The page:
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Australian Esports League Adds Indomie As Partner

The Australian Esports League continues to make steady inroads in competitive video gaming and has been completely changing the landscape both in Australia and the region. Its latest partnership is a testimony to the league continuous prowess to strike new and exciting partnerships

AEL and Indomie Take Esports on a University Level

Australian Esports League (AEL) has just partnered with noodle brand Indomie for the AEL University Cup. As part of the event, students will compete in multiple disciplines, including Dota 2, Rocket League, and Counter-Strike: Global Offensive. The finals are taking place from November 2 through November 4.

The addition of Indomie is the latest success story for AEL which has been quite adept at adding non-endemic partners despite its young age. As to Indomie itself, the brand is owned by a larger entity, Indofood Sukses Makmur Tbk. While the parent entity has not announced any immediate plans to embrace esports in full, the presence of Indomie in itself is a hint that this segment is worth exploring.

Choosing the AEL University Cup as the event to sponsor is also good marketing on the part of the company, as this competition involves students from across Australia who are competing in the aforementioned disciplines, allowing Indomie to reach out to them.

Meanwhile, the country has been torn on the nature of loot boxes. As esports have matured in Australia, so has new research emerge as to the nature of one of gaming’s most popular items.

Australian Esports League is Not Alone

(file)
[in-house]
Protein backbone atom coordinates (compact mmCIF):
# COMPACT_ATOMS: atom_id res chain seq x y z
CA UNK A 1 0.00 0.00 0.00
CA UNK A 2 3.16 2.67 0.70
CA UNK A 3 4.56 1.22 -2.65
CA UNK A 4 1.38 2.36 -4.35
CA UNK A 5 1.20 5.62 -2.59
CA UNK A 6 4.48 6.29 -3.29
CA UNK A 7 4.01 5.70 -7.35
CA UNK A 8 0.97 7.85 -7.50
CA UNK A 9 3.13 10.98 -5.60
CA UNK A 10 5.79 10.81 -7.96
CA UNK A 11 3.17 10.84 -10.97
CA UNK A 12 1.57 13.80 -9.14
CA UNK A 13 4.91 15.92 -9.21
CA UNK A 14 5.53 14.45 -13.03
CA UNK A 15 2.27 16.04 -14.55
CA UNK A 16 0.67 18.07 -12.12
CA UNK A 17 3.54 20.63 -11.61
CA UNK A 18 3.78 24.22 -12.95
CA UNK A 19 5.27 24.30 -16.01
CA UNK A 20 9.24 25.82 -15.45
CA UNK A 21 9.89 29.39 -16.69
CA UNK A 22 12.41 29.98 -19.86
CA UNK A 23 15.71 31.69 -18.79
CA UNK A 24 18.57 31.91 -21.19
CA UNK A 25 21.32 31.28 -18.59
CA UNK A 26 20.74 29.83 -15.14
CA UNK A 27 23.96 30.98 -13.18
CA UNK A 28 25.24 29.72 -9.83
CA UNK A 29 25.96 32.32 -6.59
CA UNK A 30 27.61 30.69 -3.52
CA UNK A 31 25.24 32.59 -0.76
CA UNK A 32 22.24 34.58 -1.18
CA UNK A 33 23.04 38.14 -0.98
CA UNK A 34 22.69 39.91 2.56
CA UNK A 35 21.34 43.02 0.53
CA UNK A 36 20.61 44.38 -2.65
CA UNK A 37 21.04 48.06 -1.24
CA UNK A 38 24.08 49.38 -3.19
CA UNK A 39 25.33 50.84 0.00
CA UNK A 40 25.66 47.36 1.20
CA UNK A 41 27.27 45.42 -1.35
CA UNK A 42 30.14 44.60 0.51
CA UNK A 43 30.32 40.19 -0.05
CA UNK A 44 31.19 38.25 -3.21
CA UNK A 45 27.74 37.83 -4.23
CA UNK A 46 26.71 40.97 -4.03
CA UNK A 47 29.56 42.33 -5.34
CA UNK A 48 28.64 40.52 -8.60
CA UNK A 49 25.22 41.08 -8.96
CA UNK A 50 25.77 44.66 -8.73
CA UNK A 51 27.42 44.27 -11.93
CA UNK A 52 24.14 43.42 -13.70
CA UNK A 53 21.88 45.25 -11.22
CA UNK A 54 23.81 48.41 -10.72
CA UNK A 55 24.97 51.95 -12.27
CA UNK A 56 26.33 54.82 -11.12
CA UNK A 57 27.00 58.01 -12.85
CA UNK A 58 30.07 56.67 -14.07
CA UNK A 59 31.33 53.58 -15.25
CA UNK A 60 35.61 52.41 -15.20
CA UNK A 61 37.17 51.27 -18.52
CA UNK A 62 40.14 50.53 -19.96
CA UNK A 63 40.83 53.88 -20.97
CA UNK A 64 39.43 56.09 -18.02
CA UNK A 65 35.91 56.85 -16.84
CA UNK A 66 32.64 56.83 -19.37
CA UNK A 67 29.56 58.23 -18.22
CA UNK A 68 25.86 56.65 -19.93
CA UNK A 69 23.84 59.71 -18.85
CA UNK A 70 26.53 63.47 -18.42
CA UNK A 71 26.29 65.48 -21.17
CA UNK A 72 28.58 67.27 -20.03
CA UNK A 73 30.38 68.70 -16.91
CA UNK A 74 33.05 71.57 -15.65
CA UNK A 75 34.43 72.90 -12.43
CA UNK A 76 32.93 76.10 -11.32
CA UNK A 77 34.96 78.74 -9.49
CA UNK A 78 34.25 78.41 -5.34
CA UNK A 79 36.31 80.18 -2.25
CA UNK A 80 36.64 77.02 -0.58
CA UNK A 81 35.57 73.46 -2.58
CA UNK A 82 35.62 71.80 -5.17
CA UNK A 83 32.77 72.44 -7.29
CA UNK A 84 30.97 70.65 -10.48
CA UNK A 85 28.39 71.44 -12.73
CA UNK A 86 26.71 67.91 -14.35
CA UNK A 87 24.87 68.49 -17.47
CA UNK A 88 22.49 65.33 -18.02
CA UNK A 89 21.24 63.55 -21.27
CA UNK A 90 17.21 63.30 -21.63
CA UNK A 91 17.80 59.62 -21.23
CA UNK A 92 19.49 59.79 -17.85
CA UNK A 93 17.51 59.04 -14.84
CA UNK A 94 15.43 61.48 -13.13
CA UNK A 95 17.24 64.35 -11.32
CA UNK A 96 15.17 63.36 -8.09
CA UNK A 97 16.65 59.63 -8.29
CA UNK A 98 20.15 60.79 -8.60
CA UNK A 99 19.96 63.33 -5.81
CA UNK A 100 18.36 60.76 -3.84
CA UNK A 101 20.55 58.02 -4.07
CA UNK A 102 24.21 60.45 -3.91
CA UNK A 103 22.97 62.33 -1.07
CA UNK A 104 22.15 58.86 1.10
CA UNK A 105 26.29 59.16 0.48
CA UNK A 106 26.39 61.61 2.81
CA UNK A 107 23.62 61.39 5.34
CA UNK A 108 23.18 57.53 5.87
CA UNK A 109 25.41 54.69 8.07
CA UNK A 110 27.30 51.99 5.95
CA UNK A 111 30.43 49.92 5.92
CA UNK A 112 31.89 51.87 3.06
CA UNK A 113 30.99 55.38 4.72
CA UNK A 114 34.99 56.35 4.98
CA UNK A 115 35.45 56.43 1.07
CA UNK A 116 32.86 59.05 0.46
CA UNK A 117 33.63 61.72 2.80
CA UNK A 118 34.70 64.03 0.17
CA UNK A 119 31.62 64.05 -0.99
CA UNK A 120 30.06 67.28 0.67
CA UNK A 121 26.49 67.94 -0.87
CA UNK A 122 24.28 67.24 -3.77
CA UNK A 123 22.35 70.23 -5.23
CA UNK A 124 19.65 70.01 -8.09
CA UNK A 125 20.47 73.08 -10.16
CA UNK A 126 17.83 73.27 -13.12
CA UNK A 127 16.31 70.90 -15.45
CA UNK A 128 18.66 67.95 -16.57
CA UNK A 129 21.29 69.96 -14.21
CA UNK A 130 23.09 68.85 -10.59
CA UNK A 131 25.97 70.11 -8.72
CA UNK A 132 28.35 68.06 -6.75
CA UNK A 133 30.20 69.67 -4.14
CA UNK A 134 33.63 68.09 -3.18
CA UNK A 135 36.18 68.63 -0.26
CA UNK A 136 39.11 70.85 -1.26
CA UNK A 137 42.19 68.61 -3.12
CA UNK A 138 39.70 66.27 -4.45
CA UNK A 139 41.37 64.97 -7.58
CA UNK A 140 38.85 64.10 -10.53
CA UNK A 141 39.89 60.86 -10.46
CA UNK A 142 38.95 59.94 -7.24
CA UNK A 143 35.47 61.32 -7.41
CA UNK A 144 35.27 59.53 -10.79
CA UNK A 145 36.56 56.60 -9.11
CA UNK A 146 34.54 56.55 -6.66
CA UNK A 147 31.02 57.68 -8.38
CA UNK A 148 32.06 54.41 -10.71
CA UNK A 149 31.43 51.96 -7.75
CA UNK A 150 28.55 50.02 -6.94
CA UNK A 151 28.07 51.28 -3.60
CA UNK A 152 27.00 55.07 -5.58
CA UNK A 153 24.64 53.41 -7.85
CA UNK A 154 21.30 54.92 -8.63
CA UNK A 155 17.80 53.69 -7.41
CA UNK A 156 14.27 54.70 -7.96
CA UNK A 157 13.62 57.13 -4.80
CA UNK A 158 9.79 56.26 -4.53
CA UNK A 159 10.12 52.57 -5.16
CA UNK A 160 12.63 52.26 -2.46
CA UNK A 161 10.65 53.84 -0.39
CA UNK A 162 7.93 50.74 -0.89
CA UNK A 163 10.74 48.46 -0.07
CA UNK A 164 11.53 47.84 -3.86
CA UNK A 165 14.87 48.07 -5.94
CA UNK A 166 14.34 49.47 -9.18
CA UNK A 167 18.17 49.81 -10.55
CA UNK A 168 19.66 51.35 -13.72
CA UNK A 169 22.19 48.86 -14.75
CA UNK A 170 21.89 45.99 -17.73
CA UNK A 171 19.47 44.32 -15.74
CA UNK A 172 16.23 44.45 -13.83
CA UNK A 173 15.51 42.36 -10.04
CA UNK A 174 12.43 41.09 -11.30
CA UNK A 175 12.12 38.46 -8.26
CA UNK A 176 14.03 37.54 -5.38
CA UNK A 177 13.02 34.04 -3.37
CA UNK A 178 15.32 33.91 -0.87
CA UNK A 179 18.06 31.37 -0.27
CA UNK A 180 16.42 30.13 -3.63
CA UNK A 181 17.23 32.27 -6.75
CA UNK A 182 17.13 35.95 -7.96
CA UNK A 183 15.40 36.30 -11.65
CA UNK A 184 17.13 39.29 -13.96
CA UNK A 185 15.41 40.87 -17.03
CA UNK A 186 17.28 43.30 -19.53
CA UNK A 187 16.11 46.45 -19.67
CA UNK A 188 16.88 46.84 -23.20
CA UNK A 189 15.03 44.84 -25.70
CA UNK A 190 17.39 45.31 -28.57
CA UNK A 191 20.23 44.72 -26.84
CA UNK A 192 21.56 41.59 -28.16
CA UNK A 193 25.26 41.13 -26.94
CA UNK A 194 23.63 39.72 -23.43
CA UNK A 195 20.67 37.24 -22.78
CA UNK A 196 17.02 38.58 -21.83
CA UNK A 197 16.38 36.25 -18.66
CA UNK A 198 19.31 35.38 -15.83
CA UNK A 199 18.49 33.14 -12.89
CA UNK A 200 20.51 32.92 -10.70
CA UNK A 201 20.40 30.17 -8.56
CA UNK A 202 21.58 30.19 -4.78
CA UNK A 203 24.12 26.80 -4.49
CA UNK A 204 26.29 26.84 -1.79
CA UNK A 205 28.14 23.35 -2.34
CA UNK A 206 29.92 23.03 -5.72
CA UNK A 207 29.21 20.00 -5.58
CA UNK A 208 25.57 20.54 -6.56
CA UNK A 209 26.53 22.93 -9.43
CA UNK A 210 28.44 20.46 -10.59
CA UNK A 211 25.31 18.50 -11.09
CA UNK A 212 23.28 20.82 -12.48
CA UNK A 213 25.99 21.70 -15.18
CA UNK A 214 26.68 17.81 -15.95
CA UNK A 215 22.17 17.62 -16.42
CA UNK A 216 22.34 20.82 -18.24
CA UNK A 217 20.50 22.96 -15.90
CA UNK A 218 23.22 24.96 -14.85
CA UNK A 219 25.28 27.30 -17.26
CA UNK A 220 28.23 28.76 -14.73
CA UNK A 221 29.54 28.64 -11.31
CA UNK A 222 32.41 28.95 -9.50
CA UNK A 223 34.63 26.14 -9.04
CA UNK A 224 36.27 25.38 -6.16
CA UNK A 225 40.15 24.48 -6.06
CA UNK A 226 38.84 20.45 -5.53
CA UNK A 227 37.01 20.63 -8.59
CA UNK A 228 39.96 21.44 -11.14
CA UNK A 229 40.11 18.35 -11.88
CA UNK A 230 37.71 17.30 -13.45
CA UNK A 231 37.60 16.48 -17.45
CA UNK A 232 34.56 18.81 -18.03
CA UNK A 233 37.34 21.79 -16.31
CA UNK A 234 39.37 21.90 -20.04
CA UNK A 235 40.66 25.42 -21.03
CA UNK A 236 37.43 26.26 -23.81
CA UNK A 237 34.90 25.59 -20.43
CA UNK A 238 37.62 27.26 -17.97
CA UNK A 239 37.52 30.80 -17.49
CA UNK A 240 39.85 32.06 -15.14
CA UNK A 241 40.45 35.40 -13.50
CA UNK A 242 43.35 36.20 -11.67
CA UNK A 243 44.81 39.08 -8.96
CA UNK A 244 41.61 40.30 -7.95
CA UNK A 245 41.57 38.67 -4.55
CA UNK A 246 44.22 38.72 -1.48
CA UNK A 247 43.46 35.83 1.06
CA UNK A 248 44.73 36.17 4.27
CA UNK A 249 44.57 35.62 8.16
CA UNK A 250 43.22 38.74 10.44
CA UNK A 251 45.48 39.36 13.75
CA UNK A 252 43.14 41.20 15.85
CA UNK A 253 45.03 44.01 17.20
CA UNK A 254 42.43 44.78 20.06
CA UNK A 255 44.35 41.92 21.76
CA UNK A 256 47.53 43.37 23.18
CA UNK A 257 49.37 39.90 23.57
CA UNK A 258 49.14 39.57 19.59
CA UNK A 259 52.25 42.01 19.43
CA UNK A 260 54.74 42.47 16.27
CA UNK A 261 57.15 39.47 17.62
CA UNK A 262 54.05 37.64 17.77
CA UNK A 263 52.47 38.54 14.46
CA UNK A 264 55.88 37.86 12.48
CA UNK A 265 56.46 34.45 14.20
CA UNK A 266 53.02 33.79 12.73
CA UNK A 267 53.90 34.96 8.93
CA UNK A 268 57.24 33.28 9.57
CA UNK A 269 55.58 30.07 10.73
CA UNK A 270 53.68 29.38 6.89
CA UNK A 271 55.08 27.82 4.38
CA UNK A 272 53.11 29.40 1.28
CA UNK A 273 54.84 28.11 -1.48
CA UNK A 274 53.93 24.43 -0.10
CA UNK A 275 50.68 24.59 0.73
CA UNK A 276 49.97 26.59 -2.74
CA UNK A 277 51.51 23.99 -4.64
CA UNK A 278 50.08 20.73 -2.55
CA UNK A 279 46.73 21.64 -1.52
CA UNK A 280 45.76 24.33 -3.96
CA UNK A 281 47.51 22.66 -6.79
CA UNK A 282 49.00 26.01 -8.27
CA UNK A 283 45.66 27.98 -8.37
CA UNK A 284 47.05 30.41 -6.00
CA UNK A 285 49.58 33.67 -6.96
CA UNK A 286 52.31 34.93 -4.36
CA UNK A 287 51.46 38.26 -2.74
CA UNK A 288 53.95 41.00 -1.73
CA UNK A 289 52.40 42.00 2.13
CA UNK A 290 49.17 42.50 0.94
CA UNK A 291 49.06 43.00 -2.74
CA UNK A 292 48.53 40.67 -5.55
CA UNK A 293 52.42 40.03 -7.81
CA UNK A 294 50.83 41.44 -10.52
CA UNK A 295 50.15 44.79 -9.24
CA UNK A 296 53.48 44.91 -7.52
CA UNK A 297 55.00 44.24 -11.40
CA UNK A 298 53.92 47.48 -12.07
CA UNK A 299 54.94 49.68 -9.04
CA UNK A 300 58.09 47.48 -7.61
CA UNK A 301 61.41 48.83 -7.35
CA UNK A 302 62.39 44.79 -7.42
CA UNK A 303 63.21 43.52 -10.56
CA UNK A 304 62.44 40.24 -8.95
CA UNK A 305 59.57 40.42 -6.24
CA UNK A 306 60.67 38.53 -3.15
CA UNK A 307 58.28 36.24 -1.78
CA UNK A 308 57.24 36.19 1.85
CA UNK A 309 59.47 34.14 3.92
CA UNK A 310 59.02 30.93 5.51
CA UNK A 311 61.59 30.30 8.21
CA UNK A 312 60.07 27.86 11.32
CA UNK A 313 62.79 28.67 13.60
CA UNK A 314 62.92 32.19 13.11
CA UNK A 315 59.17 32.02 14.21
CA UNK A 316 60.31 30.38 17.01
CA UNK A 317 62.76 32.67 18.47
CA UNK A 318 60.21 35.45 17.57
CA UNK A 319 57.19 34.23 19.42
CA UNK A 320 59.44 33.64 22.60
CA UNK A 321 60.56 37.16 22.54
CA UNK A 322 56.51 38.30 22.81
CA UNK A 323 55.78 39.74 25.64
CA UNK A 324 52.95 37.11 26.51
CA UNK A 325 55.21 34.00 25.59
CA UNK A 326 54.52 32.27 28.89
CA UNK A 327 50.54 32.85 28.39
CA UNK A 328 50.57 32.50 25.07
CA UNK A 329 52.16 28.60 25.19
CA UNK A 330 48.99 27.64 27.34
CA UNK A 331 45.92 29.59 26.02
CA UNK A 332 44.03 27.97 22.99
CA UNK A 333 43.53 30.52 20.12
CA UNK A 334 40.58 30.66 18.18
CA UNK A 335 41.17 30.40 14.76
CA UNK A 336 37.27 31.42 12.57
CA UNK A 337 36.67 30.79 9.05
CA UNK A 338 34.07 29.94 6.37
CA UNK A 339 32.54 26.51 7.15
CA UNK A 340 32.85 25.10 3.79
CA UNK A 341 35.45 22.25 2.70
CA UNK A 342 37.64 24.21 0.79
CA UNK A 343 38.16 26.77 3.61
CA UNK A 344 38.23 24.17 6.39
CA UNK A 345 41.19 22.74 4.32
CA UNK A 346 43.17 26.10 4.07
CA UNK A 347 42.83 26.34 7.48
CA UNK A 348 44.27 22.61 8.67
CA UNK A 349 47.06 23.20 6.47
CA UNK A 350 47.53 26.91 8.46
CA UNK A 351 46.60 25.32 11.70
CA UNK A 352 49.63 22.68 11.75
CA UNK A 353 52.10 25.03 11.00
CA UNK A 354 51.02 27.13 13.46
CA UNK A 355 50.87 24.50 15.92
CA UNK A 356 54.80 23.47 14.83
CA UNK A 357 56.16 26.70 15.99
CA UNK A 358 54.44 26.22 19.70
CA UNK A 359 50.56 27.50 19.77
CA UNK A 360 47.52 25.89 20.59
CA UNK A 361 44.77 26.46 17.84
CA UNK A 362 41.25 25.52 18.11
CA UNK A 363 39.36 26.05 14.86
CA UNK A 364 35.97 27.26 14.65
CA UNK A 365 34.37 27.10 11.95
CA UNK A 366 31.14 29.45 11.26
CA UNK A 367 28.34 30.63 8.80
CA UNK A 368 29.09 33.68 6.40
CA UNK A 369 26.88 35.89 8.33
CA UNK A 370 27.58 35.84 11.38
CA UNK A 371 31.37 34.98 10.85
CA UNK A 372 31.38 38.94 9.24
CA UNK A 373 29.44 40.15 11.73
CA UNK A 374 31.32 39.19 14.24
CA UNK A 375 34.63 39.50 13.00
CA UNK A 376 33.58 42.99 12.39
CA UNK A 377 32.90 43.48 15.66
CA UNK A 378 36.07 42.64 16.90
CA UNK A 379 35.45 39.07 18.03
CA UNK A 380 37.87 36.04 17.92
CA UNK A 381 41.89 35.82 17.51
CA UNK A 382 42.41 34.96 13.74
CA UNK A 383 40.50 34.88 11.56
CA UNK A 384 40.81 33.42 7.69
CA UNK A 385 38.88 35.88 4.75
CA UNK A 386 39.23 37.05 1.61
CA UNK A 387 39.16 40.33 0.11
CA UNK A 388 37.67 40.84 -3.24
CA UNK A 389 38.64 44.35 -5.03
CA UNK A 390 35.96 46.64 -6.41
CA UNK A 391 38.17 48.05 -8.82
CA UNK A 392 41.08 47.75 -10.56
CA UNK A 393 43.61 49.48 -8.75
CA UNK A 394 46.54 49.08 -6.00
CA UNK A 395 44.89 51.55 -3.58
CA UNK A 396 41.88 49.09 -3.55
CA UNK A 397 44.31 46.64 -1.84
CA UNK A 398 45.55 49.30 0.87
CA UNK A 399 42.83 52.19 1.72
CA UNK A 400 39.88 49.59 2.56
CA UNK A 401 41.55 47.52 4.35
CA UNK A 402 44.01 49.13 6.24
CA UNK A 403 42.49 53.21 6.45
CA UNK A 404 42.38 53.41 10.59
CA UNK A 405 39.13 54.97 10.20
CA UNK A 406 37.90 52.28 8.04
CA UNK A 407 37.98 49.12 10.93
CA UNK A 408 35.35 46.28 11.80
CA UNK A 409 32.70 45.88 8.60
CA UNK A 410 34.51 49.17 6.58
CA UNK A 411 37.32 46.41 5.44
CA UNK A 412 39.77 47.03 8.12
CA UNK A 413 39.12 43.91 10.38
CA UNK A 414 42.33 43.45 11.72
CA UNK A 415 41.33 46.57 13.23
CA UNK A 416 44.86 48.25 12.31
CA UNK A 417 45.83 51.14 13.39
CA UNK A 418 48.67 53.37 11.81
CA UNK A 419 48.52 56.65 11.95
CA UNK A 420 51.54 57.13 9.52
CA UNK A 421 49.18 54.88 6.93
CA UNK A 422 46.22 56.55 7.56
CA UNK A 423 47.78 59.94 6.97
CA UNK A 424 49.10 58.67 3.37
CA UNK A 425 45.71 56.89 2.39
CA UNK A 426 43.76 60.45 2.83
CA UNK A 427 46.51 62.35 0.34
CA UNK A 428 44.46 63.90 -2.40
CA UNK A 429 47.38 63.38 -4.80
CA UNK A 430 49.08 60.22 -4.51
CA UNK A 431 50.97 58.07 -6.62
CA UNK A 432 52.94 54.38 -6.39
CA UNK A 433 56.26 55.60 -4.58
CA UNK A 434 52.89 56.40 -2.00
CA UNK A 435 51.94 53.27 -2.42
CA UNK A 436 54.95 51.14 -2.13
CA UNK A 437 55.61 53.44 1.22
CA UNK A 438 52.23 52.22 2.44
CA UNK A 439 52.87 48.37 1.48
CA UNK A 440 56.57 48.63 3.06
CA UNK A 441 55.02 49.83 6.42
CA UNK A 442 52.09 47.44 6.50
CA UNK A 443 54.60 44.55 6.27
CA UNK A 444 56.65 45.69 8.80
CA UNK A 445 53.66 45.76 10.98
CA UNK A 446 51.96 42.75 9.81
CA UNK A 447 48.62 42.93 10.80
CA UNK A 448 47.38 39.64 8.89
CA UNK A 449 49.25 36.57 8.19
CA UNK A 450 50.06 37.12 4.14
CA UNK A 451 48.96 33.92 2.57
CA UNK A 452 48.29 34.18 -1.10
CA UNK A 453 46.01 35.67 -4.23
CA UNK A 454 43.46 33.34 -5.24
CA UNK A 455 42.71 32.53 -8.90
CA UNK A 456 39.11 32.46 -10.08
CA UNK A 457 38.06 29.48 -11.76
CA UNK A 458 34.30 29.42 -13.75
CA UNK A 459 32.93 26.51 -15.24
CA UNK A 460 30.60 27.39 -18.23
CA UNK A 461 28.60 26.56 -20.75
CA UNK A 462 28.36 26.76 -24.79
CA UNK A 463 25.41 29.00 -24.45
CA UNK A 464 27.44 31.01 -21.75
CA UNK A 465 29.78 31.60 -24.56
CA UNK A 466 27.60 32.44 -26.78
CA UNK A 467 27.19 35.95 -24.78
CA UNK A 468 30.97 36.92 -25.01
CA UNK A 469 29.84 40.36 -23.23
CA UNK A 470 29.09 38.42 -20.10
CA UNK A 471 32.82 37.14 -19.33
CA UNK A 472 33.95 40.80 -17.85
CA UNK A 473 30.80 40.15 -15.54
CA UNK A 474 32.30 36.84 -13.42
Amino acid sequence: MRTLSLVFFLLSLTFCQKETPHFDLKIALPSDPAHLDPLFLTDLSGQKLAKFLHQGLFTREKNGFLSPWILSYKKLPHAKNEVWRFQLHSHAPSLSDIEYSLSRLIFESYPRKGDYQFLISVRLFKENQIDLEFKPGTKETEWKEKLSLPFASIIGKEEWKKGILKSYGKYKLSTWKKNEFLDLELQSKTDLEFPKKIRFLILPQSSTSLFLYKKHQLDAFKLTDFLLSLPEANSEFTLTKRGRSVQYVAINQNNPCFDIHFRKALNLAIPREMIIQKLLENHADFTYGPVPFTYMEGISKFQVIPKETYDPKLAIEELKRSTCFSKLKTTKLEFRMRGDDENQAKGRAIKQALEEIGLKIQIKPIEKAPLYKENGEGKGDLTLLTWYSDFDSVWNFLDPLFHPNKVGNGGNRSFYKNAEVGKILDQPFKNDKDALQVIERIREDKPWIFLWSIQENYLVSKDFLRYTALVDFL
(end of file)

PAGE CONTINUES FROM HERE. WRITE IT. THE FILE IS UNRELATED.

The global accounting behemoth PwC has also found it worth investing in the league. The Australian branch of the company has invested in the event that promises to bring in 330 students divvied up between 55 teams from 26 universities. PwC is one of the companies worldwide which have produced data-driven reports on the future of esports, deeming it a segment that is poised to grow exponentially.

In the official release of the partnership that came earlier this month, PwC Talent Acquisition Leader Julie Duncan said,

We understand the possibilities esports opens up for developing skills in tech, leadership, problem solving, creativity and strategic thinking. Technology is changing the way we do business and we know attracting graduates with these skills is key to our future success and growth as a firm.”

Australia has long been a known name on the competitive video gaming scene. The country even supports the F1 newly-minted esports series, allowing gamers to sit behind the virtual wheel of a F1 car and represent actual brands and franchises from the real world motorsport competition.

While Australia has been slow to embrace esports on occasion, there has been significant expansion in terms of teams, grassroots organizations and partnerships.

The Gfinity Elite Series also returned for a second season, no small part of which was due to lobbying from esports organization in the country itself. Even if Australia has been a bit of a laggard in adopting esports in full, it has completely revisited its plan.

Grassroots organization are now making student tournaments a reality, and the Australian Esports League (AEL) has a big say in how this is said and done.

Mike Johnson

Mike made his mark on the industry at a young age as a consultant to companies that would grow to become regulators. Now he dedicates his week days to his new project a the lead editor of GamblingNews.com, aiming to educate the masses on the latest developments in the gambling circuit.